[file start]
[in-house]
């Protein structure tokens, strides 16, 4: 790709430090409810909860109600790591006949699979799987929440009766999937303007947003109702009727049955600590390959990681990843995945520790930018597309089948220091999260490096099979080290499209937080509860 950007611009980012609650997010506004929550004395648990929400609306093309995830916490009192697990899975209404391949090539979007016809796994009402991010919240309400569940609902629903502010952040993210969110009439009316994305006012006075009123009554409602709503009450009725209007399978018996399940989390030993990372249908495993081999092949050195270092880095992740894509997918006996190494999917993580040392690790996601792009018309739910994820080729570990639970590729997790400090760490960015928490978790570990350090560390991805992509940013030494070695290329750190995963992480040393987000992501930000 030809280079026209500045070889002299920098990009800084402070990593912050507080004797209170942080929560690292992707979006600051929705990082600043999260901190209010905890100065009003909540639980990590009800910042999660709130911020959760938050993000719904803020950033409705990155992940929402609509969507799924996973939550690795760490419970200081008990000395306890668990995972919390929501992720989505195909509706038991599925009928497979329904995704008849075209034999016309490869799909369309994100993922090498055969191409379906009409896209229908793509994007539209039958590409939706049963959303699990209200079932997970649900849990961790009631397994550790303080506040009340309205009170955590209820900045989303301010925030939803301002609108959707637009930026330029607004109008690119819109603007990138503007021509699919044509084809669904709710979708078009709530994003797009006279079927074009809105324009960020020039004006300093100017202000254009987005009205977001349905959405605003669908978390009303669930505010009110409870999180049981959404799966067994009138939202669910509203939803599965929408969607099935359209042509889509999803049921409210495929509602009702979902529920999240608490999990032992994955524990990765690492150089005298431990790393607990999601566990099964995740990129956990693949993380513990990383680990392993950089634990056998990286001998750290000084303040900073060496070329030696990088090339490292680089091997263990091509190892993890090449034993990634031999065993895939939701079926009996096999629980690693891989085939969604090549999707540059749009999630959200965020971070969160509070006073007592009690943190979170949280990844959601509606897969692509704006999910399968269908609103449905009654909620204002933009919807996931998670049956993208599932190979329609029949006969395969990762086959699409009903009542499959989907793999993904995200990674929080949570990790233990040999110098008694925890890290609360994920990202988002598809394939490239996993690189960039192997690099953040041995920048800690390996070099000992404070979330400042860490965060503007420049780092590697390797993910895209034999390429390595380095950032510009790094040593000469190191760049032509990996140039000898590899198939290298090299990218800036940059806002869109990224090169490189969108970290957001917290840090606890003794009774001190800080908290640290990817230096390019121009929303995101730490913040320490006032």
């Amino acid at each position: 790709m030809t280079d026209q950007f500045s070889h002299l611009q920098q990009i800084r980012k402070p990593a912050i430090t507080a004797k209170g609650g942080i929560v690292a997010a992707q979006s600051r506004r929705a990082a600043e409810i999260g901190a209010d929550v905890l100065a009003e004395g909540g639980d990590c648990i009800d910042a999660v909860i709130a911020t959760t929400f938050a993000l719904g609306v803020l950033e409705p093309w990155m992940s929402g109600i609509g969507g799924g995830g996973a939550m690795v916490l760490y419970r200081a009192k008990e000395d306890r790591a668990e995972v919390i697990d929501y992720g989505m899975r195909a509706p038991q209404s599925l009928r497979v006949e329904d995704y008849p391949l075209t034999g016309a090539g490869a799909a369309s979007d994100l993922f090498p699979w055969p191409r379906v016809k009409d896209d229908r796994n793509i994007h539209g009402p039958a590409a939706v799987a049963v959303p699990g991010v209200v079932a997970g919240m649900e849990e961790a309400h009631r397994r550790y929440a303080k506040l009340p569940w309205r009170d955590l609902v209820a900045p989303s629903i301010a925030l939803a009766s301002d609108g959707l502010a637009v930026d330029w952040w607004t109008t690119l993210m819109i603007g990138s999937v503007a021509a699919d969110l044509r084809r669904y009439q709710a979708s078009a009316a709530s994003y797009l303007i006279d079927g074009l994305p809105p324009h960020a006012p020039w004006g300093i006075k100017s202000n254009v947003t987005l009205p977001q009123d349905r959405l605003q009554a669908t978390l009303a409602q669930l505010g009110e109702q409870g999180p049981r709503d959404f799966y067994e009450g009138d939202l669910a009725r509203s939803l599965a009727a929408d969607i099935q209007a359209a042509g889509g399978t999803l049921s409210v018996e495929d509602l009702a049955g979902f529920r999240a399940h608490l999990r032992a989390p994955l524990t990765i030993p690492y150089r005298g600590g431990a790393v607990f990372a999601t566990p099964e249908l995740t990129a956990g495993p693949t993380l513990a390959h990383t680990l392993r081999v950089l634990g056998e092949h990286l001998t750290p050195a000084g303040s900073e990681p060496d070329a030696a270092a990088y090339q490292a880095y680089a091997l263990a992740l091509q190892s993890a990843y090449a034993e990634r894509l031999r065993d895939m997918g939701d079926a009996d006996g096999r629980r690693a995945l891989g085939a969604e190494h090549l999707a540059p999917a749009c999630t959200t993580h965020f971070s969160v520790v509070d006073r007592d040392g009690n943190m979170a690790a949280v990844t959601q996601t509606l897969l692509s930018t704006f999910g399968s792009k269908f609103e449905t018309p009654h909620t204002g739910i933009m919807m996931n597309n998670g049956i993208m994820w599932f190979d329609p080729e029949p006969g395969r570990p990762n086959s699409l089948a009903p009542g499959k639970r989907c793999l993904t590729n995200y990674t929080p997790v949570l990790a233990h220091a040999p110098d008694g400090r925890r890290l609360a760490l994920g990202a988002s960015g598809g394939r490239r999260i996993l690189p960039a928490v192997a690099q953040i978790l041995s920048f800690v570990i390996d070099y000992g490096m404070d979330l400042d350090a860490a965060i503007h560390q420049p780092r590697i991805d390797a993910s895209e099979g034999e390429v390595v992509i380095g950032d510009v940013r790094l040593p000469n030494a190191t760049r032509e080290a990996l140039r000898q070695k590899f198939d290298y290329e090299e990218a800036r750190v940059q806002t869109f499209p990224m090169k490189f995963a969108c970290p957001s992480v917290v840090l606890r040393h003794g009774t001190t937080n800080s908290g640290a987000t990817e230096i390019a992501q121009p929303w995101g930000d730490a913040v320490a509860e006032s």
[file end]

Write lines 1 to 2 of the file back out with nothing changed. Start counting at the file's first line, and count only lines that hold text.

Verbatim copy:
[in-house]
């Protein structure tokens, strides 16, 4: 790709430090409810909860109600790591006949699979799987929440009766999937303007947003109702009727049955600590390959990681990843995945520790930018597309089948220091999260490096099979080290499209937080509860 950007611009980012609650997010506004929550004395648990929400609306093309995830916490009192697990899975209404391949090539979007016809796994009402991010919240309400569940609902629903502010952040993210969110009439009316994305006012006075009123009554409602709503009450009725209007399978018996399940989390030993990372249908495993081999092949050195270092880095992740894509997918006996190494999917993580040392690790996601792009018309739910994820080729570990639970590729997790400090760490960015928490978790570990350090560390991805992509940013030494070695290329750190995963992480040393987000992501930000 030809280079026209500045070889002299920098990009800084402070990593912050507080004797209170942080929560690292992707979006600051929705990082600043999260901190209010905890100065009003909540639980990590009800910042999660709130911020959760938050993000719904803020950033409705990155992940929402609509969507799924996973939550690795760490419970200081008990000395306890668990995972919390929501992720989505195909509706038991599925009928497979329904995704008849075209034999016309490869799909369309994100993922090498055969191409379906009409896209229908793509994007539209039958590409939706049963959303699990209200079932997970649900849990961790009631397994550790303080506040009340309205009170955590209820900045989303301010925030939803301002609108959707637009930026330029607004109008690119819109603007990138503007021509699919044509084809669904709710979708078009709530994003797009006279079927074009809105324009960020020039004006300093100017202000254009987005009205977001349905959405605003669908978390009303669930505010009110409870999180049981959404799966067994009138939202669910509203939803599965929408969607099935359209042509889509999803049921409210495929509602009702979902529920999240608490999990032992994955524990990765690492150089005298431990790393607990999601566990099964995740990129956990693949993380513990990383680990392993950089634990056998990286001998750290000084303040900073060496070329030696990088090339490292680089091997263990091509190892993890090449034993990634031999065993895939939701079926009996096999629980690693891989085939969604090549999707540059749009999630959200965020971070969160509070006073007592009690943190979170949280990844959601509606897969692509704006999910399968269908609103449905009654909620204002933009919807996931998670049956993208599932190979329609029949006969395969990762086959699409009903009542499959989907793999993904995200990674929080949570990790233990040999110098008694925890890290609360994920990202988002598809394939490239996993690189960039192997690099953040041995920048800690390996070099000992404070979330400042860490965060503007420049780092590697390797993910895209034999390429390595380095950032510009790094040593000469190191760049032509990996140039000898590899198939290298090299990218800036940059806002869109990224090169490189969108970290957001917290840090606890003794009774001190800080908290640290990817230096390019121009929303995101730490913040320490006032």